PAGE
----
Addie Mae Collins. Cynthia Wesley. Carole Robertson. Carol Denise McNair.
These are the four girls — all 14 years old except for Carol Denise, who was 11 — who were killed on Sunday, Sept. 15, 1963, when a bundle of dynamite planted beneath the steps of the 16th Street Baptist Church in Birmingham, Ala., exploded.
Twenty-two others were wounded in the racially motivated bombing. The victims were black. The dynamite had been planted by white supremacists of the Ku Klux Klan.
Cynthia Hurd, 54. Susie Jackson, 87. Ethel Lance, 70. Depayne Middleton-Doctor, 49. Clementa Pinckney, 41. Tywanza Sanders, 26. Daniel Simmons, 74. Sharonda Coleman-Singleton, 45. Myra Thompson, 59.
These are the nine parishioners of Emanuel AME Church in Charleston who were killed on Wednesday, June 17, 2015, when a gunman opened fire in the basement of the building during Bible study. The victims were black, the alleged suspect is white.
Families were torn asunder. A city was rocked as if by an earthquake. After the church shooting, the Charleston community showed remarkable unity in its repudiation of the violence and willingness to engage in discussions about race, history and more.
The College of Charleston Libraries, flush with $125,000 provided by Google to the Avery Research Center for the purpose of fostering such dialogue, is answering the call by organizing a series of free public events featuring guest speakers of national renown.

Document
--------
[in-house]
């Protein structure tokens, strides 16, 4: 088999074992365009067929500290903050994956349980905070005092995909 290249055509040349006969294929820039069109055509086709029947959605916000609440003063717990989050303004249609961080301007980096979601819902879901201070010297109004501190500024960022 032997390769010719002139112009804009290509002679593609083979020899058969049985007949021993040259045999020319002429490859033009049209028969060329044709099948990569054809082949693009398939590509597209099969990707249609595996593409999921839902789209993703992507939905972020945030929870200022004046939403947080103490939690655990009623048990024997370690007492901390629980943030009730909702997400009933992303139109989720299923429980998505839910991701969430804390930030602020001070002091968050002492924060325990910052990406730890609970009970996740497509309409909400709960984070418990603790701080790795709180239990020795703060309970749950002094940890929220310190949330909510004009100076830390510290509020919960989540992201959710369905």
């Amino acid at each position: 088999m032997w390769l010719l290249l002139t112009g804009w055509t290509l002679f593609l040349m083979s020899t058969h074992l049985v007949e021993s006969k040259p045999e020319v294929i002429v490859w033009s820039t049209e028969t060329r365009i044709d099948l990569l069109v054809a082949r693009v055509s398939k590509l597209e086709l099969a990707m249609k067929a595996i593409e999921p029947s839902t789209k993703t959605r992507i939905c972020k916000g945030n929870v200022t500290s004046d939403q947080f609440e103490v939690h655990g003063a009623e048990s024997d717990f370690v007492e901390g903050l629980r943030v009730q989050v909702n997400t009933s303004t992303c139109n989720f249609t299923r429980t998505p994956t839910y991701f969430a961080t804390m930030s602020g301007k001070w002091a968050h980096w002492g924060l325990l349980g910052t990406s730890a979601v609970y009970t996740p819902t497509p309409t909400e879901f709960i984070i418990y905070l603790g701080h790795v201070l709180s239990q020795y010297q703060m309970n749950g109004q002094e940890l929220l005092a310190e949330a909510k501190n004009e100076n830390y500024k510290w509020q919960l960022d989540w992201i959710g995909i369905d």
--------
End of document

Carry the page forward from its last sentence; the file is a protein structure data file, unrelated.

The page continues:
The first is called “Ties That Bind Two Holy Cities: Reflections in Charleston by Survivors of the 1963 Birmingham Church Bombing.”
It begins with a screening of the film “4 Little Girls” by Spike Lee at 6 p.m. Monday in Room 227 of the Addlestone Library, 205 Calhoun St. A discussion will follow the screening.
A community forum is planned for 6:30 p.m. Tuesday in the Burke High School auditorium, 244 President St., featuring Sarah Collins Rudolph, Junie Collins Williams and Janie Collins Simpkins, sisters of Addie Mae.
A representative of Emanuel AME Church also will speak at the forum, and Mother Emanuel’s Clara K. Washington Choir will perform, beginning at 6 p.m.
“It is important that we remember that the brutal attack on Mother Emanuel happened within a larger context,” said College of Charleston’s Dean of Libraries John White. “White terrorism aimed at African-American churches has a long history. Nowhere is that more apparent than in Birmingham, Ala., which faced a similar, unspeakable tragedy in 1963. We hope that an honest discussion about this history of racial violence can help us make certain that we never have to confront another tragedy like this in Birmingham, Charleston or elsewhere.”
The college is planning at least two more public events for this academic year featuring special guests and open dialogue.
Reach Adam Parker at 937-5902. Follow him at facebook.com/aparker writer.